For the last few years I’ve been to see different live classical duo’s with my Grandma. Despite our large age difference, we both love live classical music, and this is a great opportunity to connect with her and make some memories. This year, as with the last year it was a pianist and a violinist playing in a cocktail lounge at sea. The pianist was exceptionally accomplished, but I found myself drifting off during her solo performance and I had to really concentrate to keep my attention with the beautiful music in the room. I didn’t particularly have a lot on my mind so my thoughts drifted at random but this bothered me, I had enjoyed and been captivated by the music the year before so what was different this time? It certainly wasn’t her talent or her personality, she had a fantastic personable way of connecting with people between her pieces and between sets. I drew the conclusion that she favoured Chopin so that was the majority of what she played and perhaps I hadn’t realised before but I just wasn’t really that into Chopin.
On my return I had tickets to see Tokio Myers, the pianist who won Britain’s Got Talent in 2017, but due to illness I was gutted not to be able to make it. To make myself feel better (or maybe torture myself even more) I decided to find some of his performances online and watch those. As soon as I watched him play the initial notes on the piano instantly the hairs on the backs of my arms stood on end. My whole body was captivated and swept up in the beauty of the music and I was left even more regretful that I hadn’t got to see him live.
I was curious so I found some Chopin online too, and again, watching it I was captivated. So what was different? It struck me, that watching Tokio Myers and the Chopin performances online in both cases the performer was feeling every note they played, they were emotionally connected with the music. Remembering back to the performance I saw with my Grandma the performer was so accomplished at playing these pieces she could even hold short conversations with the odd passer-by and at times she looked like she was stargazing herself, all without missing a beat. The passion was missing! The performance lacked the performer and however accomplished, was worse off for it.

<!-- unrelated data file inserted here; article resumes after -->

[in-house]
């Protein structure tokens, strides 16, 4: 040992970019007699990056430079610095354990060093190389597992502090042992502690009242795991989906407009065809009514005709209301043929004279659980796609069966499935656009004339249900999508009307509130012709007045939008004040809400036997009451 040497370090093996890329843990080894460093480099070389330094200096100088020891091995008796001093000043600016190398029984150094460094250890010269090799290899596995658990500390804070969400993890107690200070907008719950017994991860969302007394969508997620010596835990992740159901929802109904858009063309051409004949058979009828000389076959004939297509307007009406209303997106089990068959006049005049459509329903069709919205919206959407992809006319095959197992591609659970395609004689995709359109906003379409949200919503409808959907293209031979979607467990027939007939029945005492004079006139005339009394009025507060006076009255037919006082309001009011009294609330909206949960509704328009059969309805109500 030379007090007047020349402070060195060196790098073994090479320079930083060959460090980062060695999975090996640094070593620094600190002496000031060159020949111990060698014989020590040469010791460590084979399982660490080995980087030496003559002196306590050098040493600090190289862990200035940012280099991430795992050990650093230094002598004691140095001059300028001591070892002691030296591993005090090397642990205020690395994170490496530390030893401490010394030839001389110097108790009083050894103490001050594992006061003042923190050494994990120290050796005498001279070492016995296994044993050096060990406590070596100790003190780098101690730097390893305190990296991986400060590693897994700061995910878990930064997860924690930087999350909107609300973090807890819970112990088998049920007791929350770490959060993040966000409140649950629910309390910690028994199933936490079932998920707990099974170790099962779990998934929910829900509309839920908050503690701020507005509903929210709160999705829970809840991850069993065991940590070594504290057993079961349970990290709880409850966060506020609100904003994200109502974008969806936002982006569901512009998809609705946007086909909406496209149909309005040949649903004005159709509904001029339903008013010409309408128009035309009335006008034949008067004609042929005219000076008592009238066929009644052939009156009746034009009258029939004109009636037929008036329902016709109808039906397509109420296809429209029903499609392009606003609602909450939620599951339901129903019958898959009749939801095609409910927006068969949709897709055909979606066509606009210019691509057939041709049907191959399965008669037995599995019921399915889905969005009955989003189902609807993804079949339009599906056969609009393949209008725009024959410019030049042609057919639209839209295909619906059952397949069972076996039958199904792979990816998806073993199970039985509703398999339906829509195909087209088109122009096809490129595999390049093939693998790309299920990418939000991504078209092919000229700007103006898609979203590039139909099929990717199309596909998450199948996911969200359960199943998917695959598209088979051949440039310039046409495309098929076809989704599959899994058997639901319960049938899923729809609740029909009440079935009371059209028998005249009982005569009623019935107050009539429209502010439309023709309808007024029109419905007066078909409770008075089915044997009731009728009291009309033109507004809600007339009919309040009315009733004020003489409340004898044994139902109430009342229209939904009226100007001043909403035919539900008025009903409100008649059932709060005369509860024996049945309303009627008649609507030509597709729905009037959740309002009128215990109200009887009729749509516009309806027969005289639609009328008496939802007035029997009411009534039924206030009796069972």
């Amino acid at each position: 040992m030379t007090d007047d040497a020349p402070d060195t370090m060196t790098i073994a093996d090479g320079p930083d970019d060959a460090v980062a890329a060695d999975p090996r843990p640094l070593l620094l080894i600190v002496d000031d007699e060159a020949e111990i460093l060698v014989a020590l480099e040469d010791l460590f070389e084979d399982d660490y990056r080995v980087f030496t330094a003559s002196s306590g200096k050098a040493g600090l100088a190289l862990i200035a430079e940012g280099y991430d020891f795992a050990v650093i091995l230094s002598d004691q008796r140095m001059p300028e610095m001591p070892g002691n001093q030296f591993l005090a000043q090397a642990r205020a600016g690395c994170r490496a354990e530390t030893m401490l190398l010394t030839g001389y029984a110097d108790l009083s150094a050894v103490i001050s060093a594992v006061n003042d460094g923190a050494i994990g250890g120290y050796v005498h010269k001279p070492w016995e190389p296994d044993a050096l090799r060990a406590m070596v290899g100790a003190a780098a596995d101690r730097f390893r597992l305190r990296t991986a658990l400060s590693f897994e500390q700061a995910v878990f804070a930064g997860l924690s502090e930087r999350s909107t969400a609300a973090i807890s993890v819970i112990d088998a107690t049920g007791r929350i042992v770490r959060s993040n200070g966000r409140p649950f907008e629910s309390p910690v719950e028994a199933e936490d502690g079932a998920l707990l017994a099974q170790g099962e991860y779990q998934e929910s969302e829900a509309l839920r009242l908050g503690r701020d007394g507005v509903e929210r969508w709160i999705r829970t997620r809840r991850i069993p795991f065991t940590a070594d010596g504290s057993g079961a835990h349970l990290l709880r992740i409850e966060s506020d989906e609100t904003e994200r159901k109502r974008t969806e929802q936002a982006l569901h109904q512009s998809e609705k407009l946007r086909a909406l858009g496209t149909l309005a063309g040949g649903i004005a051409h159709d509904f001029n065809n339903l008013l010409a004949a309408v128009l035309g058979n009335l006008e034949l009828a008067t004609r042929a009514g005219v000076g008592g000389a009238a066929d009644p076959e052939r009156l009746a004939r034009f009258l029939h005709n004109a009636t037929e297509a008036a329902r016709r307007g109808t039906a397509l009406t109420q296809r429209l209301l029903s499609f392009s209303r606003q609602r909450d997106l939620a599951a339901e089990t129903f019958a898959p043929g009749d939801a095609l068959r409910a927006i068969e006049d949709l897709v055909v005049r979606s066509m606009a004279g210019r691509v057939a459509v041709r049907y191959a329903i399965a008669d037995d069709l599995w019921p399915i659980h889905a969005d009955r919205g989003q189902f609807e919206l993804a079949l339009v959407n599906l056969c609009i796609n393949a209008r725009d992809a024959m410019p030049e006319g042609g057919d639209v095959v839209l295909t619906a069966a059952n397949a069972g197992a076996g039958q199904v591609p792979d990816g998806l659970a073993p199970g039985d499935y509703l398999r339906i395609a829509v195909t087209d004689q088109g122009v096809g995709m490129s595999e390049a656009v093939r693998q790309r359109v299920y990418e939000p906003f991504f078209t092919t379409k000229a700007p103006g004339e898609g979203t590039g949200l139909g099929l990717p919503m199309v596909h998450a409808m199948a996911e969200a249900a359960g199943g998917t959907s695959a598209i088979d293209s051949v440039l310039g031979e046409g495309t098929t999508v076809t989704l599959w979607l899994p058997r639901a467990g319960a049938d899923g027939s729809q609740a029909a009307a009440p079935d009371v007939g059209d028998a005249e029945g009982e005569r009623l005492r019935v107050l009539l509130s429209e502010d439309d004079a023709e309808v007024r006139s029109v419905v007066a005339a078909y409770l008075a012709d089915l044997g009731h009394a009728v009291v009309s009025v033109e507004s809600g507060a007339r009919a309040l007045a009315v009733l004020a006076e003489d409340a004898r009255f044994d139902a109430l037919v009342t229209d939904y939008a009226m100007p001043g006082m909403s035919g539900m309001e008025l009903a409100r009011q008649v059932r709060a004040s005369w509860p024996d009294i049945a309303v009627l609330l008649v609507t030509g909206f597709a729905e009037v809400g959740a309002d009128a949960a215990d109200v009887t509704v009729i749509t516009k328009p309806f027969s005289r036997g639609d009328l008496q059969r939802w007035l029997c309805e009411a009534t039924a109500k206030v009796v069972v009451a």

I have recently been working on a big roll out management development programme so I’ve delivered the same two days of material several times over the course of several months with different groups of people each time. This has given me a great opportunity to really think about how I make the material accessible for the participants. The feedback from the participants has been consistently very good but I know some workshops impacted the participants greater than others. VA Consultants programmes are notable for their experiential, interactive style, as a facilitator you’re in the programme not objectively teaching the programme. Obviously from group to group you get a different level of engagement from those there but in terms of how my performance influenced the programme I noticed a clear link between how much of myself I brought to the programme and how deeply people engaged. How much I used real life examples, worked through my own real life issues and discussed these honestly and transparently affected the atmosphere for development and the depth of learning. It was tempting at times to reuse a real issue from a previous workshop, that was no-longer live for me, or to use old examples instead of fresh recent ones and although they worked and people related, reflected and grew, my “performance” was missing ALL of the “performer”.
- What does it mean to you to bring your whole self to work?
- What do you hold back and why?
- What can you do to stretch and challenge yourself to bring more of you into what you do?
- What can you do to encourage others to be themselves and bring themselves to work?
Written by Becky Viccars, Head of Corporate Services and Consultant at VA.
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